Outside the reach of the Federal Election Commission (FEC) and the public, corporations are spending money through trade associations, like the U.S. Chamber, to sway our elections. Rather than give to super PACs, which must disclose their donors, corporations with a distaste for disclosure have found nonprofits and trade associations to be the perfect conduit for escaping accountability while influencing elections.
The U.S. Chamber is a political spending heavyweight, even among the behemoths. It plans to spend as much as $100 million to influence this year’s elections without having to disclose a single one of its corporate donors. While the Chamber is not a super PAC, it functions as one, with its big ad buys and the ability to collect unlimited corporate funds. The only difference is that the Chamber isn’t required to disclose its donors to the FEC.
It’s hard to overestimate the influence this group’s ads could have on the election. The Chamber plans to spend in 50 House races and eight Senate races, as well as the presidential race. In the 2010 midterm elections, the Chamber was the largest outside spending group, investing almost $32 million in advertisements. Its ads were so pervasive and partisan that many local Chambers disassociated themselves with the U.S. Chamber. Whether voters agree or disagree with the Chamber’s positions, Americans deserve to know which companies are bankrolling political advertisements.
The Chamber’s lack of disclosure makes it hard to get a clear picture of where all of the money is coming from, but we do have some clues. Hundreds of companies collectively pay millions of dollars in dues to the U.S. Chamber, from Coca-Cola ($100,000 to $499,000) to Dow Chemical ($1,648,750) to News Corp. ($1 million). While these companies have elected to disclose their dues, many leave their shareholders in the dark.
Other companies have tried to pull a fast one on their shareholders by disclosing dues but not other “special payments” made to the Chamber. Aetna was recently outed for contributing $4.5 million the Chamber in so-called special payments while disclosing only $10,000 in dues to its shareholders. When asked if his organization was just providing political cover to corporations, Chamber President Tom Donohue proudly declared, “I want to give them all the deniability they need.”
Unfortunately, the Chamber’s firewall of secrecy extends beyond hiding its own corporate donors. The Chamber has spent $55 million on lobbying this year. It is impossible to know how much the group spent lobbying on individual pieces of legislation, but records show Chamber lobbyists fought measures that would require companies to seek shareholder approval before spending in politics and require political spending disclosure by companies seeking government contracts. The Chamber also lobbied against the DISCLOSE Act, a measure that would increase election transparency by requiring donor disclosure by any group spending $10,000 or more to influence an election. So the Chamber doesn’t just hide its own donors; the group is fighting to keep the public in the dark about which other corporations and wealthy individuals are funding elections.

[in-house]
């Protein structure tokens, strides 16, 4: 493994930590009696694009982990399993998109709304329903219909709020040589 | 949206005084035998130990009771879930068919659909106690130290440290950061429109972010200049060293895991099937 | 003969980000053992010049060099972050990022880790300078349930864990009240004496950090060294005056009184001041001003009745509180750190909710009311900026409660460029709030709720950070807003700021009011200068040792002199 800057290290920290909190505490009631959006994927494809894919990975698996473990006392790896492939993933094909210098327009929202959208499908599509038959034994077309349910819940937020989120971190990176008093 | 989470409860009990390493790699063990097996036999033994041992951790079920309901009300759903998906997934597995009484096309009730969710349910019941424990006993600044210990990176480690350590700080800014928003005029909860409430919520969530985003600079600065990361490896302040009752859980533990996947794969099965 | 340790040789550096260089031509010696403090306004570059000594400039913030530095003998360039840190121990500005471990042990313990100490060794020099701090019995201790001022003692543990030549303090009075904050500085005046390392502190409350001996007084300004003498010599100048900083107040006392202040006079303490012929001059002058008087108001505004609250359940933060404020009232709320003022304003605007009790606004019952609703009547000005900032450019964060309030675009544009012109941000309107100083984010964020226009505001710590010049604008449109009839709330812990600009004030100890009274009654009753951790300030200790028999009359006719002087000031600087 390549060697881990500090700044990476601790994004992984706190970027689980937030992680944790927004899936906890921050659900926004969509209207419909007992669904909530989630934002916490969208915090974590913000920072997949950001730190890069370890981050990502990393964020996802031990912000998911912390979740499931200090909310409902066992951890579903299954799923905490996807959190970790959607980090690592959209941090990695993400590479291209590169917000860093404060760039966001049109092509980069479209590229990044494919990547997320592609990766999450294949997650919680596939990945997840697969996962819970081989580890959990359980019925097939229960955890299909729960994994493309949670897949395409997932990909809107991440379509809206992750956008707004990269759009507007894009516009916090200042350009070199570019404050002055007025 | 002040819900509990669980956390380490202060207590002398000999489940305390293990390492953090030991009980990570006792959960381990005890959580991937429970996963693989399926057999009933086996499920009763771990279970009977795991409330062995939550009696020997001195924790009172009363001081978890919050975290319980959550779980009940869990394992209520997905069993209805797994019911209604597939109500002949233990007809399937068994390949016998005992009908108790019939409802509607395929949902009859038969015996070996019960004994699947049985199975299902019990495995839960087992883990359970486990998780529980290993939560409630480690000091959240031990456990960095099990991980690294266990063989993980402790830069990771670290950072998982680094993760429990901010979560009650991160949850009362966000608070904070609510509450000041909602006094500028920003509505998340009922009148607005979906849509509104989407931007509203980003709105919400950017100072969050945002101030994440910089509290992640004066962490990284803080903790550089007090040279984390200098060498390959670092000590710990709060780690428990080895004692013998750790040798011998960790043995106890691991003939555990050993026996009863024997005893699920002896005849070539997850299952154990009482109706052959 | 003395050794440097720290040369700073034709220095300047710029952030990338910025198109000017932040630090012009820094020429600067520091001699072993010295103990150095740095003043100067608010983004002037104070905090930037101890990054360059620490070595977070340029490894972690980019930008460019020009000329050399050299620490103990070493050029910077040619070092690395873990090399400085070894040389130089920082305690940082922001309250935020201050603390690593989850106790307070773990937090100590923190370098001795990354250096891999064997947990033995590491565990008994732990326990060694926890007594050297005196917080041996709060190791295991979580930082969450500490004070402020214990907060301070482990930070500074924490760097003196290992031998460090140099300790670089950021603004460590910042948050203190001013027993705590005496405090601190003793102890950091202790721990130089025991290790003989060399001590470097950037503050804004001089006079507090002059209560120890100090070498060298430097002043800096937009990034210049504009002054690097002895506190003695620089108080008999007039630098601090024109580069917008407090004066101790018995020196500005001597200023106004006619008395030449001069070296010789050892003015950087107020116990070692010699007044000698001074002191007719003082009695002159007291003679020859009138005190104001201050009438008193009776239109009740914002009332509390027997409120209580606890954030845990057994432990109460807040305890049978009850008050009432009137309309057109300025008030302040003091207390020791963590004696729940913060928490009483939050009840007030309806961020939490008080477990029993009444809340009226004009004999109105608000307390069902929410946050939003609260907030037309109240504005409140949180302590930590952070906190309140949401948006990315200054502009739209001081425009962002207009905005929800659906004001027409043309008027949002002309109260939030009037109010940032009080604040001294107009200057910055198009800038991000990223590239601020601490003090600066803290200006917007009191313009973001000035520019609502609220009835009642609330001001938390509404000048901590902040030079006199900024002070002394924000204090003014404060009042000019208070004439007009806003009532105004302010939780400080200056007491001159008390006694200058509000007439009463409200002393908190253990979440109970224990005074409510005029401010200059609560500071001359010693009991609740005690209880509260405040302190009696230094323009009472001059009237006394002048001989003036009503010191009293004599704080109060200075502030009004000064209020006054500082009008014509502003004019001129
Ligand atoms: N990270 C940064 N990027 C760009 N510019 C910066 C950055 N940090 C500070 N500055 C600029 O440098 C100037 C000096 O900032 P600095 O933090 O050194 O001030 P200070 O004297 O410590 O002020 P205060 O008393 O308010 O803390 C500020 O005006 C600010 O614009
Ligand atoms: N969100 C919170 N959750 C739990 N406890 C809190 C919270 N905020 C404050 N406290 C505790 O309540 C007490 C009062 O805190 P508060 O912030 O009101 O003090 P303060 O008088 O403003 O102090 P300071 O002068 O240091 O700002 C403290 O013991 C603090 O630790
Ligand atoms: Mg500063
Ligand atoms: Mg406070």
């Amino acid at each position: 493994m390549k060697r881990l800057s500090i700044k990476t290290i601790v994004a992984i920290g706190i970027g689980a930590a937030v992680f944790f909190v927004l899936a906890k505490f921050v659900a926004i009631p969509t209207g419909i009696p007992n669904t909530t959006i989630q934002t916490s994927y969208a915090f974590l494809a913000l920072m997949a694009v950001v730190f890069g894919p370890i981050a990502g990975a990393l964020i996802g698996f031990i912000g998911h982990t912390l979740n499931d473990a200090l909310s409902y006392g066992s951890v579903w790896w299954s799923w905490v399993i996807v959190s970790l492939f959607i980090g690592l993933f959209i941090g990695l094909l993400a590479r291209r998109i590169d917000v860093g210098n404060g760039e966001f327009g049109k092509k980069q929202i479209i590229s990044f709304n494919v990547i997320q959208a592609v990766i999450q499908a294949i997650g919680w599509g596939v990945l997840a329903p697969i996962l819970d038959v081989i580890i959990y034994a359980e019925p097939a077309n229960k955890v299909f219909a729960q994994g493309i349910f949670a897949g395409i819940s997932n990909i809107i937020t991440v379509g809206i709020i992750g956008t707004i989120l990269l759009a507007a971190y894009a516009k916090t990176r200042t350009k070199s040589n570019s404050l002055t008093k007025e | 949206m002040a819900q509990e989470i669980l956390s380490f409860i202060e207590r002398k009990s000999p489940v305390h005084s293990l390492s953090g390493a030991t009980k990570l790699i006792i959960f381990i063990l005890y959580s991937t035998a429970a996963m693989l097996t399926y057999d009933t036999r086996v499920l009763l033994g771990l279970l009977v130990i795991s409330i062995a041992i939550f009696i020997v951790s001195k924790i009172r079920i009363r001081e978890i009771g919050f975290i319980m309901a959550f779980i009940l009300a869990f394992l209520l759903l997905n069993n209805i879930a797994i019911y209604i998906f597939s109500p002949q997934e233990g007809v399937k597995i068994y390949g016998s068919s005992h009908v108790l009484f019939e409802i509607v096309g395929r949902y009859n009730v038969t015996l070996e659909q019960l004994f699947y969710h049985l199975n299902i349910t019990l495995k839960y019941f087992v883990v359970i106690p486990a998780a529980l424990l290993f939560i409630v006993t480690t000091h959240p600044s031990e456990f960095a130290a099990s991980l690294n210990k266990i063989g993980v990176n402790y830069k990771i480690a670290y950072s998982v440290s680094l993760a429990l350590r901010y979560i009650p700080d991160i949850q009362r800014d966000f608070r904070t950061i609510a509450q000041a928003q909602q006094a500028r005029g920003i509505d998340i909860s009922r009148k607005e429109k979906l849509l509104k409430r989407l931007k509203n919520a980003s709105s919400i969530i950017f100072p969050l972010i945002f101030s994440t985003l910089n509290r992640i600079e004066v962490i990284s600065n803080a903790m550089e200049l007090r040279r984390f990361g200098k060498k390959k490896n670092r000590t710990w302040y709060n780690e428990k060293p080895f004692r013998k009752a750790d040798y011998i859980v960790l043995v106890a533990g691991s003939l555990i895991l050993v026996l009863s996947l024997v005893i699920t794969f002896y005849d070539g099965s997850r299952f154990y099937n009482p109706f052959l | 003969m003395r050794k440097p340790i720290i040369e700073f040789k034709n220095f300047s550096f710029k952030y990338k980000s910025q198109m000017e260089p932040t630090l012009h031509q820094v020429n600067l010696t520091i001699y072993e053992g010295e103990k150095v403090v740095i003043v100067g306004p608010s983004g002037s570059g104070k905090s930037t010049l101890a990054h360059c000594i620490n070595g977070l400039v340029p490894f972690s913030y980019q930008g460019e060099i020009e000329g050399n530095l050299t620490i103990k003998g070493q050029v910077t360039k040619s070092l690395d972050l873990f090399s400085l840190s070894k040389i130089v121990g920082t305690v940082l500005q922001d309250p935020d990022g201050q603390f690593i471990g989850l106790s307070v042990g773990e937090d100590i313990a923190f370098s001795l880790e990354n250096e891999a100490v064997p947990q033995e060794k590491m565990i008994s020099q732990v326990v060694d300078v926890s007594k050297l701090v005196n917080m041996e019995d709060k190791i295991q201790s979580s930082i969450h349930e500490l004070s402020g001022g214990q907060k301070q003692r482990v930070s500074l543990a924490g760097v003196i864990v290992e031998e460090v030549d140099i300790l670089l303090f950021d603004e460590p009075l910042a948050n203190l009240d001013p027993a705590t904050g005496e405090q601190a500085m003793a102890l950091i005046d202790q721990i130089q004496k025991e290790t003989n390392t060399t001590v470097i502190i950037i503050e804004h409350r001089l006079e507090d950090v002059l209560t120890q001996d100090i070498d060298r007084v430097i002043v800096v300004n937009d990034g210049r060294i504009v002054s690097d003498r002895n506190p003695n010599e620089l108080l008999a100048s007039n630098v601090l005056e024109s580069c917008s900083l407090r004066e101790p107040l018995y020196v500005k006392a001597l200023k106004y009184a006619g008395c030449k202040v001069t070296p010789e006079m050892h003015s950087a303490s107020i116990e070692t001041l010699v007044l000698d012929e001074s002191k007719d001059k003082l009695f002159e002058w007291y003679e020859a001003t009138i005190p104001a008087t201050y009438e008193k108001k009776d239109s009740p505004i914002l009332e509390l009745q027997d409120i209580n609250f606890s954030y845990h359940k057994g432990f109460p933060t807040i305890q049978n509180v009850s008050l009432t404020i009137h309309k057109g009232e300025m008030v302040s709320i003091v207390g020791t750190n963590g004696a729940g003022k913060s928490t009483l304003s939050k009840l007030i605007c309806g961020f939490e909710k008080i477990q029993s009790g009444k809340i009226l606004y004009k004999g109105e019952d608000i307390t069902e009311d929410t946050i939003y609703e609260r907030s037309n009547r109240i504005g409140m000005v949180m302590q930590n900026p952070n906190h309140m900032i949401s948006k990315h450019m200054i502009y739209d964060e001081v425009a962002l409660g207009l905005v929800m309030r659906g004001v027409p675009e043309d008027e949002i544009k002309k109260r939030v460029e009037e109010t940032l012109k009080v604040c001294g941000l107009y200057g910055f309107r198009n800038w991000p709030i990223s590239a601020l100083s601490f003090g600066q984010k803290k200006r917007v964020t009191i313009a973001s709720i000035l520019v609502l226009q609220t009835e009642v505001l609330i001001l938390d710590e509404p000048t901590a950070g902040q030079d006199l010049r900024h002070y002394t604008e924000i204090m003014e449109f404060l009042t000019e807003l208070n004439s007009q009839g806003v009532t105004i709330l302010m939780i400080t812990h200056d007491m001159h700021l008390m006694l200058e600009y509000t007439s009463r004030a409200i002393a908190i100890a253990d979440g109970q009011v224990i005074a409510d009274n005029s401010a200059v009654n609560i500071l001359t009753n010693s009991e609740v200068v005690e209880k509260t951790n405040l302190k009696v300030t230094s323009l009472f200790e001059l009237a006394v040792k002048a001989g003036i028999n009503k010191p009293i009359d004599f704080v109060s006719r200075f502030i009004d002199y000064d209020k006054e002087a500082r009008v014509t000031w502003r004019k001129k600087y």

The commonsense reforms opposed by the Chamber are exactly the kinds of reforms that Americans favor. In a recent poll conducted by Greenberg Quinlan Rosner, 80 percent of respondents favored corporations receiving approval from shareholders before spending money in politics. In another poll by Clarus Research Group, 88 percent of respondents said that all campaign contributions and expenditures should be disclosed. The U.S. Chamber is thumbing its nose at the American people by leading the charge in an unprincipled fight against open elections.
But we can fight back by demanding accountability in our elections and from the Chamber. The Corporate Reform Coalition, a diverse group representing shareholders, institutional investors, small businesses, public interest groups and more, is working to do just that by pressuring corporations to disclose the payments they make to dark money groups like the Chamber of Commerce. The coalition also is taking the Chamber head on by “celebrating” its 100th anniversary with a birthday petition asking it to disclose its donors. Reform makes sense to everyone except for the Chamber and its corporate pals, and their stonewalling must come to an end.
Corporations intend to spend millions of dollars in this year’s elections through the Chamber of Commerce alone. That’s millions in shareholder equity gone to waste. That’s millions in sleazy, negative advertising that must be endured by Americans across the country. That’s millions spent in total secrecy to advance Corporate America’s agenda regardless of what the American people want and need. Open elections start by removing the mask on the U.S. Chamber and its corporate cronies. The Chamber will not disclose its donors or drop its crusade against open government without a fight. Let’s give it to them.
Ngo is a legislative assistant at Public Citizen.